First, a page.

- The Washington Times - Tuesday, August 20, 2013

Egypt’s military-backed government underlined the weakness of U.S. influence by ignoring Washington’s calls for restraint and arresting the spiritual leader of the Muslim Brotherhood on Tuesday.

Analysts noted that the Obama administration’s impotence in Egypt contrasts sharply with the rising influence of U.S. allies in the Middle East that are solidly behind the crackdown on Islamist supporters of former President Mohammed Morsi, who was overthrown and arrested by the military July 3.

“If it wasn’t clear before, it is clear now: We have little to no leverage” in Egypt or the broader Middle East, said Dalia Dassa Kaye, a political scientist at the Rand Corp., a Santa Monica, Calif.-based think tank with historic ties to the U.S. military.

The crackdown in Egypt, which began last week with the clearing of protest camps in Cairo occupied by Mr. Morsi’s supporters, has claimed more than 900 lives, including dozens of police officers, according to official figures. It continued this week with the arrest of hundreds of leaders of the Muslim Brotherhood and its political wing, the Freedom and Justice Party, including the Brotherhood’s Supreme Guide Mohammed Badie.

The arrests, along with the continued detention of Mr. Morsi, constitute “a decapitation strike” against the Brotherhood, a movement that espouses political Islam and the imposition of Muslim religious law or Shariah, according to veteran military intelligence analyst John McCreary.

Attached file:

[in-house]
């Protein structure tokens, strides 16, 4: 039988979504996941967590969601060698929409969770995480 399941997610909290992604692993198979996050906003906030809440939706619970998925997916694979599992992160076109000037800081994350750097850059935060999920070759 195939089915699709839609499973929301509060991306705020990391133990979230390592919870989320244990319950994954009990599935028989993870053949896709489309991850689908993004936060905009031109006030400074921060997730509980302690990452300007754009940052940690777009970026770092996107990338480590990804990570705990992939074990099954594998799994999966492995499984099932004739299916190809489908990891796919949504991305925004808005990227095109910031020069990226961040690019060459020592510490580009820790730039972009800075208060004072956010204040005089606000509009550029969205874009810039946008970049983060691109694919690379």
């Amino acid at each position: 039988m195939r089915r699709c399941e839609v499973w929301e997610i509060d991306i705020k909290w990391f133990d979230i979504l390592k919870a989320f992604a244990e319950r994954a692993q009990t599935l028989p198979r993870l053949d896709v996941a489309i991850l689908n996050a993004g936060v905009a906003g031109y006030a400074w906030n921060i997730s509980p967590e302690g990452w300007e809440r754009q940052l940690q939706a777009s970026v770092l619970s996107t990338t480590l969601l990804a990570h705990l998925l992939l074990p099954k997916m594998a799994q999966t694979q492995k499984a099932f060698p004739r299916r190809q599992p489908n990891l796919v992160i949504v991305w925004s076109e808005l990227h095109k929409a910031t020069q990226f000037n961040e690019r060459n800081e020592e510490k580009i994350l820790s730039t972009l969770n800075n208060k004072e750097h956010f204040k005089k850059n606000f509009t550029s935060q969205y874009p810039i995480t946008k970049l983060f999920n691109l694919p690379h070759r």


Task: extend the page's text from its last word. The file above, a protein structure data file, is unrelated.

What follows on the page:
The State Department, meanwhile, struggled to explain the administration’s position on the annual $1.5 billion in U.S. aid to Egypt. If the White House characterizes Mr. Morsi’s ouster as a coup, it would be legally obligated to withhold the money.

“Right now all of our experts are looking at every single piece of aid we give to Egypt and whether a certain legal restriction might be triggered,” State Department spokeswoman Marie Harf said.

She added that a legal review “determined that we have the legal authority to continue to provide most of our assistance.” The Egyptian military gets $1.3 billion of the aid.

But the legal review at the State Department is separate from a policy review led by the White House, under which the administration is looking again at every aspect of its relationship with Egypt, Ms. Harf added.

“We’ve also made very clear to the Egyptian government that what happens on the ground is going to impact our policy review,” she said. “It’s incumbent upon them to move away from violence and towards an inclusive [political] process.”

Ms. Kaye noted that U.S assistance to Egypt is “dwarfed by the aid from the Gulf States,” such as U.S. allies Saudi Arabia, Kuwait and the United Arab Emirates, which have pledged nearly $12 billion in aid.

On Monday, Saudi Foreign Minister Prince Saud al-Faisal said, “To those who have announced they are cutting their aid to Egypt, or threatening to do that, [we say that] Arab and Muslim nations are rich … and will not hesitate to help Egypt.”

Even Ms. Kaye noted the limits of U.S. influence in the region, where Saudi Arabia and the Gulf nations are pursuing “their own national interests and undercutting the message of the United States.”

It was “an illusion” to think that the United States could change their policies, she added.

Brian M. Jenkins, also of the Rand Corp., noted that the United States is not even seen as a “guarantor” of the survival of Arab governments

“Regimes in the Middle East are going to act independently when their own vital interests are at stake,” he said.

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